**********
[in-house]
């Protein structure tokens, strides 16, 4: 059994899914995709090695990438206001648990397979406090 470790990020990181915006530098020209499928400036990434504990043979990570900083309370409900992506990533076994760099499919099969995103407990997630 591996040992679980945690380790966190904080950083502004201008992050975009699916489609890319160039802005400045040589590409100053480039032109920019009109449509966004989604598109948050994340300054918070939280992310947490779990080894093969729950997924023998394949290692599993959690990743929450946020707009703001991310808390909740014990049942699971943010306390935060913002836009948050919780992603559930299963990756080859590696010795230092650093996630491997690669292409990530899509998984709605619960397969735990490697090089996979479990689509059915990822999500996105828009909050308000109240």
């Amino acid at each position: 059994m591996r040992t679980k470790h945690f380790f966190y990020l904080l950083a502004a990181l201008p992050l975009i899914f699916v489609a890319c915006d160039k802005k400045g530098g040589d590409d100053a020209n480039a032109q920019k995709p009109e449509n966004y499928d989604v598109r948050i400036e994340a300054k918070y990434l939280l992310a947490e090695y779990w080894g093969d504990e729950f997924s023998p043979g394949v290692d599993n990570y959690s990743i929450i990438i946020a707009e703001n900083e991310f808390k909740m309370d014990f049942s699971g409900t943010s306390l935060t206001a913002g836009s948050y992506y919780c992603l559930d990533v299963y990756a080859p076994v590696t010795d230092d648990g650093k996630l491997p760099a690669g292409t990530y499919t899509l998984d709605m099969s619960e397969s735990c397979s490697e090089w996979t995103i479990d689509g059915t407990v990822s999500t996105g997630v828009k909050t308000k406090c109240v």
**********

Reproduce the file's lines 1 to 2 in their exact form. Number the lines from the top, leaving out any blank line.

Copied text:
[in-house]
């Protein structure tokens, strides 16, 4: 059994899914995709090695990438206001648990397979406090 470790990020990181915006530098020209499928400036990434504990043979990570900083309370409900992506990533076994760099499919099969995103407990997630 591996040992679980945690380790966190904080950083502004201008992050975009699916489609890319160039802005400045040589590409100053480039032109920019009109449509966004989604598109948050994340300054918070939280992310947490779990080894093969729950997924023998394949290692599993959690990743929450946020707009703001991310808390909740014990049942699971943010306390935060913002836009948050919780992603559930299963990756080859590696010795230092650093996630491997690669292409990530899509998984709605619960397969735990490697090089996979479990689509059915990822999500996105828009909050308000109240």